market as a whole.   (In addition, in Myke Predko's latest PIC book, he
suggests that the PC is in second position.)

If anyone has a reliable source of more accurate figures, I'd be interested
to hear them.

Michael.

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2001\04\18@125328 by Peter Tiang
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   Well according to a 1998 report #1 is Motorola, #2 is NEC

   http://www.techweb.com/se/directlink.cgi?EBN19980330S0009

   Microchip was not even in the top 10 list.

   Of course, this does not really tell you the actual # of units
   shipped, but the fact that Motorola shipped its 2nd billionth
   68HC05 in April 1997 gives us an idea.

   According to another report:

   http://www.edtn.com/news/nov06/110698bnews3.html

   8-bit MCU account for half of Motorola's 1998
   US$1.6b revenue from MCU sales, making Motorola
   the world largest MCU vendor.

   The PIC is popular due to its accessibility, but
   that does not mean it's really shipping in volume.

Regards,
Peter Tiang

{Original Message removed}

2001\04\19@042452 by uter van ooijen & floortje hanneman

picon face
> I'm on something of a mission.  I've spent the last three years seeking to
> demonstrate that software architectures using a single, timer-based,
> interrupt are both (1) very predictable and - hence - reliable, and (2)
easy
> to use, even for those new to embedded systems.

With only one interrupt, how do you handle a combination of tasks, for
instance
- task at 100 kHz taking 5 uS (uses 50%, 50% left over)
- task at 1kHz taking 100 uS (uses 10%, 40% left over)
This is the same problem that makes it hard to make arbitrary combinations
of Ubicom/Scenix virtual peripherals.

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2001\04\19@050723 by Roman Black

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wouter van ooijen & floortje hanneman wrote:
>
> > I'm on something of a mission.  I've spent the last three years seeking to
> > demonstrate that software architectures using a single, timer-based,
> > interrupt are both (1) very predictable and - hence - reliable, and (2)
> easy
> > to use, even for those new to embedded systems.
>
> With only one interrupt, how do you handle a combination of tasks, for
> instance
> - task at 100 kHz taking 5 uS (uses 50%, 50% left over)
> - task at 1kHz taking 100 uS (uses 10%, 40% left over)


That's a good point, but I too like using one single
timer based interrupt where possible. I use a few tricks,
like resetting timer1 4 insts after timer0, so they
remain almost in sync, and this makes timer1 guaranteed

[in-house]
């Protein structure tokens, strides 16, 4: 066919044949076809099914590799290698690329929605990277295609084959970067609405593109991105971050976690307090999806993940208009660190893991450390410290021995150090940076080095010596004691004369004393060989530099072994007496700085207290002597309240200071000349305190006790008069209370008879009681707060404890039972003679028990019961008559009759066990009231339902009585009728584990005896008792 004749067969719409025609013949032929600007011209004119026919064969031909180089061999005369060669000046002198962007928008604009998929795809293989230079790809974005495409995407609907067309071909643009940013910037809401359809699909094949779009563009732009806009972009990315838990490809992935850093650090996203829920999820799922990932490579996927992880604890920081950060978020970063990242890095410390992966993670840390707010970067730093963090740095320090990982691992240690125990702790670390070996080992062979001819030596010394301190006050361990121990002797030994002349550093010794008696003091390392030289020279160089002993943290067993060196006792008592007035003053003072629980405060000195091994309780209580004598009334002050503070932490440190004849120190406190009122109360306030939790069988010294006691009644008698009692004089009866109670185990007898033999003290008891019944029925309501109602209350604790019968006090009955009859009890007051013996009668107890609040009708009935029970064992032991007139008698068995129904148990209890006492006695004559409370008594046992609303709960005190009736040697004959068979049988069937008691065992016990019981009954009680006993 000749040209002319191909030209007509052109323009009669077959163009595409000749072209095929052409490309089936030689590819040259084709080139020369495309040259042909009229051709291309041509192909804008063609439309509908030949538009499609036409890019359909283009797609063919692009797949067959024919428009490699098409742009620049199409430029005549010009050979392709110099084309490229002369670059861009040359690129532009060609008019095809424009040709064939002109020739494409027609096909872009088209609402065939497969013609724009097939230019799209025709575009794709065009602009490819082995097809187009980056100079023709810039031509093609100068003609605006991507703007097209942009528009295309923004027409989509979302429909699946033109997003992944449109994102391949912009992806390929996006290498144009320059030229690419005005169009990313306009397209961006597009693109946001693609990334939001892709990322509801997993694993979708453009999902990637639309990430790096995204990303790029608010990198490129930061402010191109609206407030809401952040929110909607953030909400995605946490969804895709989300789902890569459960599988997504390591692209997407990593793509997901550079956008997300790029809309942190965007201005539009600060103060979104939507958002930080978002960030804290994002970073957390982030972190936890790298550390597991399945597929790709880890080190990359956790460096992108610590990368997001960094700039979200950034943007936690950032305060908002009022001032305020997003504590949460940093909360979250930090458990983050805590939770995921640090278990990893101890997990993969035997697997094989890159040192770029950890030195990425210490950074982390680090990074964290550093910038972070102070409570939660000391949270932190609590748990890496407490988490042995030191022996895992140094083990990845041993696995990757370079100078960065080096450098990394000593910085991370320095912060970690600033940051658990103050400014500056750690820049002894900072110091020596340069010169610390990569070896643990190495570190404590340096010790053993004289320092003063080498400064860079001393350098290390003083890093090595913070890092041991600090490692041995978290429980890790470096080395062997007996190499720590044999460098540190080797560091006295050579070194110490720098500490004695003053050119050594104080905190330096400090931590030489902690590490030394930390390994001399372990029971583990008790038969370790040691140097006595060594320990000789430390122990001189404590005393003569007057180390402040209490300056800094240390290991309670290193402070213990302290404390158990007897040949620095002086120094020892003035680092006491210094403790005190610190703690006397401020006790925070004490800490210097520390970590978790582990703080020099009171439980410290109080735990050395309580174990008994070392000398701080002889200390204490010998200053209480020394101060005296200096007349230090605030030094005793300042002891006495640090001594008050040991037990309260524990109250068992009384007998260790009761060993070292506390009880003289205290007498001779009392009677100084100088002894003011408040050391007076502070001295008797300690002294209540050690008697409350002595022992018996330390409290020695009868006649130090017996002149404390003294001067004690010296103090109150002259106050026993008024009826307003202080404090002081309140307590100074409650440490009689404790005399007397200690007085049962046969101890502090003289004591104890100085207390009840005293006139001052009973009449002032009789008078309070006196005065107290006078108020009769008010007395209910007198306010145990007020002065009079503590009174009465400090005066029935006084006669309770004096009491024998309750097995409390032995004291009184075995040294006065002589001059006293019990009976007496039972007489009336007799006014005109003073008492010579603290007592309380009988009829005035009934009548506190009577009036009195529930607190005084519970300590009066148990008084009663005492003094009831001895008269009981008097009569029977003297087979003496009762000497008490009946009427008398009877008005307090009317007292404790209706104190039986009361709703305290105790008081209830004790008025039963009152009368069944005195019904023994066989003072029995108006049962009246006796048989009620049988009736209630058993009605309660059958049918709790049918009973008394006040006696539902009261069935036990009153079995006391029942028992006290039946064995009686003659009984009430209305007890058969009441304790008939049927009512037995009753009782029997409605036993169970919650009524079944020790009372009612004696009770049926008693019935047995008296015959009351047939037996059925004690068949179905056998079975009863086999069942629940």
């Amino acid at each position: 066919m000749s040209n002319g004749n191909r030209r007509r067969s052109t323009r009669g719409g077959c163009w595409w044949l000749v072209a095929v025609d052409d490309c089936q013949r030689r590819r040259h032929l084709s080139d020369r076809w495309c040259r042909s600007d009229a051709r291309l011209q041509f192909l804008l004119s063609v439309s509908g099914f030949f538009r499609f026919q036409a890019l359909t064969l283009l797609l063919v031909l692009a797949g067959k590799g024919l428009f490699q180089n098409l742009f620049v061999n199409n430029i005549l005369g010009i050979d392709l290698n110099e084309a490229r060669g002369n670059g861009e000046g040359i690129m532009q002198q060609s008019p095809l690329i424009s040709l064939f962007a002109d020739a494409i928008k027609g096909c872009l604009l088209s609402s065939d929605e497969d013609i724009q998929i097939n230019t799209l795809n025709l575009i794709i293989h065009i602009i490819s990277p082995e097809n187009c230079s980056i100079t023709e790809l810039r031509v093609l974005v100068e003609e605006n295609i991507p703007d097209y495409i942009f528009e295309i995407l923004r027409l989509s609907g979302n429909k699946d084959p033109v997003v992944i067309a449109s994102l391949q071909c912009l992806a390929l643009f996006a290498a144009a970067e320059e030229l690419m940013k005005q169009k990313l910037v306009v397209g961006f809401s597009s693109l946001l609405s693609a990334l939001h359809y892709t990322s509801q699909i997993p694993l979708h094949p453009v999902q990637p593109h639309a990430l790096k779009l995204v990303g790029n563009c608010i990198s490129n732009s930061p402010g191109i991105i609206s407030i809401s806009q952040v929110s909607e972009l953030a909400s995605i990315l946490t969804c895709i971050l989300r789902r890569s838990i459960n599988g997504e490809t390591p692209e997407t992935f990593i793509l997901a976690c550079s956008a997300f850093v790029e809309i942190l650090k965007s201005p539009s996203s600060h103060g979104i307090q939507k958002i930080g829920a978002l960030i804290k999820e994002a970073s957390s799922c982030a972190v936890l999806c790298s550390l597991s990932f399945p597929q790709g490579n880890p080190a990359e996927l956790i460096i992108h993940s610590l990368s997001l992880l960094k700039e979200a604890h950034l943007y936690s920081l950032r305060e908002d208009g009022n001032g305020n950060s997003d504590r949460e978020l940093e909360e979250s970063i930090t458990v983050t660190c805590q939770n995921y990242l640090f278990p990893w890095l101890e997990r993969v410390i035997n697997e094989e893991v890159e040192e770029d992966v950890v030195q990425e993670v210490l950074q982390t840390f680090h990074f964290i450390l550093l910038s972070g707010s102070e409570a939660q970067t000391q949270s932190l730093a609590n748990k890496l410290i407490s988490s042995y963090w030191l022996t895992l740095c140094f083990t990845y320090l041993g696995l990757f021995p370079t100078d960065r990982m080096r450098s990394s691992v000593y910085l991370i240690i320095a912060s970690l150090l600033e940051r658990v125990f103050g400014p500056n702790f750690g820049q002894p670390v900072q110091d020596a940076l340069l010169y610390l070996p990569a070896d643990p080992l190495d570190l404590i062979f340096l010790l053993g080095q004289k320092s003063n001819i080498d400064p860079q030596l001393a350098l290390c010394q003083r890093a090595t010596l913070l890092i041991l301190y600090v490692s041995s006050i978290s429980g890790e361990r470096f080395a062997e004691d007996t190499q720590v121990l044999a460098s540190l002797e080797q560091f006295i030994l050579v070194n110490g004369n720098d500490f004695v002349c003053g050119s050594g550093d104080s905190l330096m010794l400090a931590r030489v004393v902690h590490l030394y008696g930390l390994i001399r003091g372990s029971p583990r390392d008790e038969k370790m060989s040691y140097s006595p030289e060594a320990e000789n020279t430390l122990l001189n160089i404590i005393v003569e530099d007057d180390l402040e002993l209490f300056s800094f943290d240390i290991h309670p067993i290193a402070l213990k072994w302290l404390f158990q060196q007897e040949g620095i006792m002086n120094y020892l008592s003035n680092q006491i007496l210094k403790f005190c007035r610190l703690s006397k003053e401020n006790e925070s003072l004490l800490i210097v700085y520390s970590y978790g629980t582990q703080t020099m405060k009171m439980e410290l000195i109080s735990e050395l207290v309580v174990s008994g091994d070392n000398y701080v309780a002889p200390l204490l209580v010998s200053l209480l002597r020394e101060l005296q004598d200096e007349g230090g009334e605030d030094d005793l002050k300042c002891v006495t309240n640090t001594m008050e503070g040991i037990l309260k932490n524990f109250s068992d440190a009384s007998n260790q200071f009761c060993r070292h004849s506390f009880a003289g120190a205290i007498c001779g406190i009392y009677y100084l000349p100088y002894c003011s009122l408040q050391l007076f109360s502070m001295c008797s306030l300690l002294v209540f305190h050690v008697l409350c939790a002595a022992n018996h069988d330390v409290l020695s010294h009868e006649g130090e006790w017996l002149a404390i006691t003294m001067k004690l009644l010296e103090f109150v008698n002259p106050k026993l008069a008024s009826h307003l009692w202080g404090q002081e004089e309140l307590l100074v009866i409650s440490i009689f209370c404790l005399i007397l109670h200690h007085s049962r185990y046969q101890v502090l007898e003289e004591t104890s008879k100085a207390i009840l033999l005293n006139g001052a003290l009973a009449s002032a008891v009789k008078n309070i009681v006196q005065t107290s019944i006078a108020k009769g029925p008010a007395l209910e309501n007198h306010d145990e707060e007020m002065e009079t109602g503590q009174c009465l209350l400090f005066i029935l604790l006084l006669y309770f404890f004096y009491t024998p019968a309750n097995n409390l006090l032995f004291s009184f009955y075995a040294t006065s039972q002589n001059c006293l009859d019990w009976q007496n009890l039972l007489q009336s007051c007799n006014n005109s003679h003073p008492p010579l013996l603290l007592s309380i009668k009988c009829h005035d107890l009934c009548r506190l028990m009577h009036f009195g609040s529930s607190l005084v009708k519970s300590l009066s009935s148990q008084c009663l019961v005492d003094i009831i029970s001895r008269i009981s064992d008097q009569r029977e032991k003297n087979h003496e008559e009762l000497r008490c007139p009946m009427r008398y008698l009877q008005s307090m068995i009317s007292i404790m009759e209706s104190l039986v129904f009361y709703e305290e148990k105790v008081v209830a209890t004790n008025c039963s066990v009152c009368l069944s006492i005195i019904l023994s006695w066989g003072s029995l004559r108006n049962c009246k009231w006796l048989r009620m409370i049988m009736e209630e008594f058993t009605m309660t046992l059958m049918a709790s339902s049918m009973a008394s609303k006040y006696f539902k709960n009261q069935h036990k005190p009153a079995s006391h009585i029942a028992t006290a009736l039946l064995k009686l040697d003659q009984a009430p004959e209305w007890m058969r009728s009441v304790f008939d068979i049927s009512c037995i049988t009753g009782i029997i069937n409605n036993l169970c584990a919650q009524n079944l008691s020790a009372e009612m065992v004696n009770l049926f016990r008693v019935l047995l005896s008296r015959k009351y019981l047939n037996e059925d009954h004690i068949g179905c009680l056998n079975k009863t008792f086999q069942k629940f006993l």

to overflow actually during the timer0 int. That means
I can update both timer overflows in the one interrupt,
and guarantees that no other processes are being executed
at the time either of the two timers are overflowing.

In your case above I would have one int at 100kHz. Obviously
this would need an external int clock source on a PIC!
Then every 100 ints (1kHz) I would set a flag, and when
this is detected do the other process outside the int
handler. This is even superior to your dual-int system
as the 100kHz task is maintained even during the 1kHz
task. With dual ints the 100kHz task would be neglected
during the slower task.

It is quite possible to have only one int (say on timer0
overflow), and do a number of regular timed process all
with their own heirarchy of priority. I often use the 16F84
for tasks that push it's limits, because we buy them in
bulk and I always have lots handy. Only one timer... :o)
-Roman

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2001\04\19@175440 by Bruce Cannon

picon face
Wouter:

I didn't understand your question.  Doesn't one have to set priorities in
any system where two events might begin at the same time?  And in any system
with multiple tasks performed by one execution unit, don't we always face
situations where one task will 'want' to begin while another is being
executed?  Seems to me that independent hardware is the only way around
those characteristics?

Bruce Cannon
Silicon Crucible
(510) 787-6870
1228 Ceres ST Crockett CA 94525

Remember: electronics is changing your world...for good!

> With only one interrupt, how do you handle a combination of tasks, for
> instance
> - task at 100 kHz taking 5 uS (uses 50%, 50% left over)
> - task at 1kHz taking 100 uS (uses 10%, 40% left over)
> This is the same problem that makes it hard to make arbitrary combinations
> of Ubicom/Scenix virtual peripherals.

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2001\04\20@014000 by uter van ooijen & floortje hanneman

picon face